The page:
How to Navigate Medicaid Crisis Planning

How to Navigate Medicaid Crisis Planning

Medicaid is a program for people with a low income and few resources to help them pay for the cost of obtaining healthcare. Although the federal government oversees Medicaid, each state determines who qualifies for coverage and the types of treatment it will cover. Medicaid crisis planning is sometimes necessary when a family member needs to move into a long-term care facility with little notice. A stroke that leaves a loved one cognitively impaired and unable to care for themselves is just one example.

Medicaid Crisis Planning Can Help Clients Retain a Lifetime of Savings

Your spouse or parent worked hard all their life, paying their bills on time and putting money aside to leave for the next generation. Unfortunately, the high cost of long-term care means that it could be gone within weeks after moving into a nursing home. The elder law firm of Beasley & Ferber works with clients and their families to determine the best strategies to use to prevent them from losing their life savings.

Here are just some of the factors we consider before providing the family with legal advice:

  • Age and life expectancy of the person needing long-term care
  • The health condition that necessitates long-term care
  • Types of assets in their estate
  • Unique family circumstances, such as a person who needs care having gone through a divorce previously but has since remarried. The new spouse may have a conflict with the adult children over the best course of action for their loved one.

People who apply for Medicaid based on sudden health needs often receive a denial because their income, assets, or both are too high. If you transfer assets suddenly on behalf of your loved one, the government will learn about it during its five-year look-back period. However, certain types of transfers are legal and will not invite government scrutiny. These include:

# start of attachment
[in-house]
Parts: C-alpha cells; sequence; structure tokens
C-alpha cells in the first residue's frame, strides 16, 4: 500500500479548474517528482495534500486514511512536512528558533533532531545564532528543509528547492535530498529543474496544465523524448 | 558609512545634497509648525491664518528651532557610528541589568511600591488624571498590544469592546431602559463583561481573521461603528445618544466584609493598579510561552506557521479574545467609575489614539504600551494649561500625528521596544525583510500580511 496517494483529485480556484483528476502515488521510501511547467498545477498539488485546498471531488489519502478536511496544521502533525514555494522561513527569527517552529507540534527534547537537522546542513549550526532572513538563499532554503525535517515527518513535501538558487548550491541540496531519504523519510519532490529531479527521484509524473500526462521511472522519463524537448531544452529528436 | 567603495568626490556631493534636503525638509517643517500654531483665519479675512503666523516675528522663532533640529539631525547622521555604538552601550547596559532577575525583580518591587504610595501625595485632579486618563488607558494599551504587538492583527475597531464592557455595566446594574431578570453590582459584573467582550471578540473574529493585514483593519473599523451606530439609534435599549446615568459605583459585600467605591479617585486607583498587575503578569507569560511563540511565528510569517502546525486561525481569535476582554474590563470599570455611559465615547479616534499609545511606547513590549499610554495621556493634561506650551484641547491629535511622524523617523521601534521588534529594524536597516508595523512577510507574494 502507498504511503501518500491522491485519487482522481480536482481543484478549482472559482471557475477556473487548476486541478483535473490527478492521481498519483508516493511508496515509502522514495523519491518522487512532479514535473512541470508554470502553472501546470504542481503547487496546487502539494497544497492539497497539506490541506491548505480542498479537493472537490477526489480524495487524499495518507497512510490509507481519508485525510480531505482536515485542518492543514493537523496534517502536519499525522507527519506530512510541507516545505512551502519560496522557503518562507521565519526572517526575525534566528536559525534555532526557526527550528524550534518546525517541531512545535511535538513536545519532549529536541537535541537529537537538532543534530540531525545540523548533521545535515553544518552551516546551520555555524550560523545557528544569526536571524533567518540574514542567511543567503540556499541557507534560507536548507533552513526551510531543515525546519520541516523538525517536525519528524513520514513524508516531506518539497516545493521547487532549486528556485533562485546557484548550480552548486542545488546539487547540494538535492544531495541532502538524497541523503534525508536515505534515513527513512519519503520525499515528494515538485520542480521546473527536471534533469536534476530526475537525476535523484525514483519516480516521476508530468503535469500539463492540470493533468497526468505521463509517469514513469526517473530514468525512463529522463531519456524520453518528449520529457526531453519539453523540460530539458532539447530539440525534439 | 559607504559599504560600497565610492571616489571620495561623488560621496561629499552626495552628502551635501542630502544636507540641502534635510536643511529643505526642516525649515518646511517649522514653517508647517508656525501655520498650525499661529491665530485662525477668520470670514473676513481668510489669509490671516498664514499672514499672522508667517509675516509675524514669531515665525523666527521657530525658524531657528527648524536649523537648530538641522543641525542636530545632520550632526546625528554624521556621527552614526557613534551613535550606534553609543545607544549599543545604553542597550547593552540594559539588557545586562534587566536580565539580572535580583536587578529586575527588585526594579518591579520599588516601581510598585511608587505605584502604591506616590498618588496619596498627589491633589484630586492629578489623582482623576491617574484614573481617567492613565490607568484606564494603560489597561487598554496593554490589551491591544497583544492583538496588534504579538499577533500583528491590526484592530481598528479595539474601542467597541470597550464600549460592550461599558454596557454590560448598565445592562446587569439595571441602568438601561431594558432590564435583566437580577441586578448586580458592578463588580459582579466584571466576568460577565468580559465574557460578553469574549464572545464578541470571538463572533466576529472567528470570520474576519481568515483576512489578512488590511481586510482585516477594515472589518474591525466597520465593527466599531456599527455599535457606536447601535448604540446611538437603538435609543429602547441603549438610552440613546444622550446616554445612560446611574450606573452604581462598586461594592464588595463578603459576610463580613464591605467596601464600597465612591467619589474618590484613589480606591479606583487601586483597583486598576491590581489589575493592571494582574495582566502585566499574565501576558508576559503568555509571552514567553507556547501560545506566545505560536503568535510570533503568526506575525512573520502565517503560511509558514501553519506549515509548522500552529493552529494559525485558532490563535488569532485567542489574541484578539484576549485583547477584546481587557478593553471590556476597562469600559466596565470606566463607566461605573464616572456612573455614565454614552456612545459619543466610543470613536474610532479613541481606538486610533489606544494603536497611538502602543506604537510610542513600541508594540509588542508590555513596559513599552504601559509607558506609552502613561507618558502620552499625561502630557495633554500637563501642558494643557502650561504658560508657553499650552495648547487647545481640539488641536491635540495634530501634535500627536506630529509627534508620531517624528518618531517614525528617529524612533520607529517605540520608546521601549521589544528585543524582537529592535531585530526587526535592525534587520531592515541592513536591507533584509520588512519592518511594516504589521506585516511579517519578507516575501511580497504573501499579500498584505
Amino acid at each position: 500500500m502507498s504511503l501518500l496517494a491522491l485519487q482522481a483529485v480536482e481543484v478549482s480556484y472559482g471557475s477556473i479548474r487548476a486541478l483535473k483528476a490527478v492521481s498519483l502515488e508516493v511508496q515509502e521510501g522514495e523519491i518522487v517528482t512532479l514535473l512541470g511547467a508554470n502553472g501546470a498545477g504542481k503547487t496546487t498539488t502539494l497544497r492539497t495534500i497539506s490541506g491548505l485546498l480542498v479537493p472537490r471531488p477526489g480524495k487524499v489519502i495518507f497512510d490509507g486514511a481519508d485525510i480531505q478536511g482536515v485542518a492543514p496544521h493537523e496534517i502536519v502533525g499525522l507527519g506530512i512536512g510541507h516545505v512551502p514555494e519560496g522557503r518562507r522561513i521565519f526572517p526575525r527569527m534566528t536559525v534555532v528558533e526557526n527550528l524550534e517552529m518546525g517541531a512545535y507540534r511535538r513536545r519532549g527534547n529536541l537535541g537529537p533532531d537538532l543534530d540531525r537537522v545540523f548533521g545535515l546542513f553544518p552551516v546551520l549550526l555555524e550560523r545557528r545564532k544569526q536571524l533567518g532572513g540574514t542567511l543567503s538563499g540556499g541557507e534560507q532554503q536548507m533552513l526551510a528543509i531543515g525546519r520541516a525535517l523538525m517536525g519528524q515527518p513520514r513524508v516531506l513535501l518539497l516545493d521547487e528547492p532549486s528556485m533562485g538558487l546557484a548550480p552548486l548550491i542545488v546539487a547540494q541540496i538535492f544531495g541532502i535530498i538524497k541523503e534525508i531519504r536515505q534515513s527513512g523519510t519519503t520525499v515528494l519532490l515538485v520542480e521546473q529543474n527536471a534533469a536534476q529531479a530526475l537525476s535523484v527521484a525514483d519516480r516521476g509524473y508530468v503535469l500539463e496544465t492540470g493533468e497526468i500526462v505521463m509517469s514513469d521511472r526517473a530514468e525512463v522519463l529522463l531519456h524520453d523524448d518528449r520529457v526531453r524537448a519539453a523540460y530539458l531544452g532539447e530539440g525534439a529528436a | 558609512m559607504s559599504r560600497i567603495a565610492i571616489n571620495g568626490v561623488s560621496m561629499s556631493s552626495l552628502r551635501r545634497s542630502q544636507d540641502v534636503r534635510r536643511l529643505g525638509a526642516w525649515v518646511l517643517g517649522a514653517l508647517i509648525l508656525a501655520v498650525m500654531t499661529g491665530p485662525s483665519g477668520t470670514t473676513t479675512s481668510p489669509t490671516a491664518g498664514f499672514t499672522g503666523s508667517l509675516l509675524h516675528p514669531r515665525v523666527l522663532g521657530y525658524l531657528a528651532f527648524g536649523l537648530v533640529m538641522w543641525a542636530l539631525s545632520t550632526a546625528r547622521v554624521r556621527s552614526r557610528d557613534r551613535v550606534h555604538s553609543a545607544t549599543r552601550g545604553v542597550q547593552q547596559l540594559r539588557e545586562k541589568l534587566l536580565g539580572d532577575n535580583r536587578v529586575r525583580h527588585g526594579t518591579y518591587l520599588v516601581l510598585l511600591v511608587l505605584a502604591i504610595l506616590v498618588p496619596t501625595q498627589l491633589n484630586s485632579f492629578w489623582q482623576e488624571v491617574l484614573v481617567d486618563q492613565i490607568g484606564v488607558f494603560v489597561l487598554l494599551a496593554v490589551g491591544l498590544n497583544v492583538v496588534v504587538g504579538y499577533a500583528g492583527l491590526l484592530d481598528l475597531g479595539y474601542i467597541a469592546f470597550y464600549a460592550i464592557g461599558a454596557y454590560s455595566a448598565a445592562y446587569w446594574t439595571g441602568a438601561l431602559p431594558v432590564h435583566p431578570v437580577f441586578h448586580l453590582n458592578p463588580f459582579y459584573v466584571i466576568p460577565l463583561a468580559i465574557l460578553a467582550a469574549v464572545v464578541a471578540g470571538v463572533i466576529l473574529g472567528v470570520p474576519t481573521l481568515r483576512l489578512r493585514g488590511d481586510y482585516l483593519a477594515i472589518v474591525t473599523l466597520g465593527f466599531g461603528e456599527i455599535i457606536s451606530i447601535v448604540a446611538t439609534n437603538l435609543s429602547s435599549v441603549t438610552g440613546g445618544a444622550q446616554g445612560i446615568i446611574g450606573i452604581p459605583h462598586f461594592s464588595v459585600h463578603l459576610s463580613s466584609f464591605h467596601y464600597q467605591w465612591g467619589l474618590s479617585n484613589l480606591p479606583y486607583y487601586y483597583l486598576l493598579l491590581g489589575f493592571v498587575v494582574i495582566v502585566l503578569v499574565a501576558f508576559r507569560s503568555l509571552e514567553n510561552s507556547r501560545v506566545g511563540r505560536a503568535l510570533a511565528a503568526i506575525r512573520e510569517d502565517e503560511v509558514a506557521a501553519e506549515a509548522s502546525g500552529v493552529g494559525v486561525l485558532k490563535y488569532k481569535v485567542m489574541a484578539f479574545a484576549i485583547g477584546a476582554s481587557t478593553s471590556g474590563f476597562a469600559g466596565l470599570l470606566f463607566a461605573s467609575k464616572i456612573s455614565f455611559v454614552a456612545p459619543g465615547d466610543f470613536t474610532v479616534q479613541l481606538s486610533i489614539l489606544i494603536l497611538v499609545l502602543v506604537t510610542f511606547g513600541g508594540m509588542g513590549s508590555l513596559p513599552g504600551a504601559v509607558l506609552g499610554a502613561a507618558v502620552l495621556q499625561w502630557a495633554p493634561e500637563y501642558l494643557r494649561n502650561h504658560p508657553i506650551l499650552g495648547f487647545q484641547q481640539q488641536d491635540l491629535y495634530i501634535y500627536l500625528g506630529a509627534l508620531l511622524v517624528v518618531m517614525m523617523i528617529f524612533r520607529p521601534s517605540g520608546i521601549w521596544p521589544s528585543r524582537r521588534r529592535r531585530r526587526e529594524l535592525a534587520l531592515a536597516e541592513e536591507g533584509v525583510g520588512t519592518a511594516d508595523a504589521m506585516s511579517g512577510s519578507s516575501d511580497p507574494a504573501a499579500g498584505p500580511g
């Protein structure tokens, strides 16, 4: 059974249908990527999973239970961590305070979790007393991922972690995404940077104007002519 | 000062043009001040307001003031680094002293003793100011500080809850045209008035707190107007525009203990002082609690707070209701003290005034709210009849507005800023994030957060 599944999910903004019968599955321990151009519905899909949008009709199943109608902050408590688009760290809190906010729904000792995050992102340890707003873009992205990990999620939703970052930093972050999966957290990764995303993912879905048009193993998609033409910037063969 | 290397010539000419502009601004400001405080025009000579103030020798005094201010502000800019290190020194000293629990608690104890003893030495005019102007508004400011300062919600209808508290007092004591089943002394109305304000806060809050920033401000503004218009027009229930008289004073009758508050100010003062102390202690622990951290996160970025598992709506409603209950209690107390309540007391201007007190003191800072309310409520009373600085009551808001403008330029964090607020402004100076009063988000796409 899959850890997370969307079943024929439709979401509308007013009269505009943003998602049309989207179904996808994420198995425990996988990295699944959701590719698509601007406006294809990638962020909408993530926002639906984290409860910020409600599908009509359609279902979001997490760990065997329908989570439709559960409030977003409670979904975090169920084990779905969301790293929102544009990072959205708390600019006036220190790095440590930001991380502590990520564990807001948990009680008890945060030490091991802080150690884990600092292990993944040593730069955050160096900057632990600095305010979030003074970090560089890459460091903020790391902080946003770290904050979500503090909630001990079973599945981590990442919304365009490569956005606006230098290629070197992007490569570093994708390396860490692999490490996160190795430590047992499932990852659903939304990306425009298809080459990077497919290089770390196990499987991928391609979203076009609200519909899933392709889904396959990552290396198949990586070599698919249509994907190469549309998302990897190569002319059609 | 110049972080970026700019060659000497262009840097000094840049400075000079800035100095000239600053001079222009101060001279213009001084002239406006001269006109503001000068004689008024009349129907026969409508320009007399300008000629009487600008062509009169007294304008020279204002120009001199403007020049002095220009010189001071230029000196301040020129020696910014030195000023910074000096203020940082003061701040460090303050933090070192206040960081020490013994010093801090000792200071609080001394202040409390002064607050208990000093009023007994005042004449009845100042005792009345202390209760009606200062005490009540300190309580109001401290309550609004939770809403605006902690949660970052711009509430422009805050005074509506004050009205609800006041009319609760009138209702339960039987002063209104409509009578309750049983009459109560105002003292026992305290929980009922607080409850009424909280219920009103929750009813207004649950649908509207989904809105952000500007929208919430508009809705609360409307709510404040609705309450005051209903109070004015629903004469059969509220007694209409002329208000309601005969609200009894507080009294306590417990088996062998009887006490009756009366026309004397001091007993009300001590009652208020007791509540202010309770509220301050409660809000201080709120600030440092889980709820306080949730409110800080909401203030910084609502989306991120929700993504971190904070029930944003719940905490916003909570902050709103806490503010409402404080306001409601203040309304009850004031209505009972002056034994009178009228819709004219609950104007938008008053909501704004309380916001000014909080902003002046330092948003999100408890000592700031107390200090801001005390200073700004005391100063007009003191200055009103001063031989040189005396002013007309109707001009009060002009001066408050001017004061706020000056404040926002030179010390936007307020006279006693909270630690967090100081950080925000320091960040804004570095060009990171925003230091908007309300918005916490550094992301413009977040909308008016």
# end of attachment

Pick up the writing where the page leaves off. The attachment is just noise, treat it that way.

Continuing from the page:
• Transferring to a spouse or another adult who manages the financial affairs of the spouse.
  • Establishing a trust for the benefit of a disabled individual under the age of 65.
  • A trust for the benefit of a blind or disabled biological or adopted child, regardless of age. These funds can also go to the benefactor directly.

Persons applying for emergency Medicaid can also transfer their home to someone else if the transaction meets each of the following criteria:

  • The person receiving the title to the home is a son or daughter who is at least 21 years old.
  • An adult child lived with a parent for at least two years before the parent needed nursing home care and provided direct care up to that point.
  • A sibling of the Medicaid applicant with equity in the home lived there for at least one year before the other sibling needed long-term care.

Although you can transfer assets in any of these situations to have your loved one qualify for emergency Medicaid, we recommend that you seek advice from our elder care law firm first. We will ensure the transaction you are considering is legal and offer additional recommendations to help your family at this challenging time. Contact us to schedule an appointment today.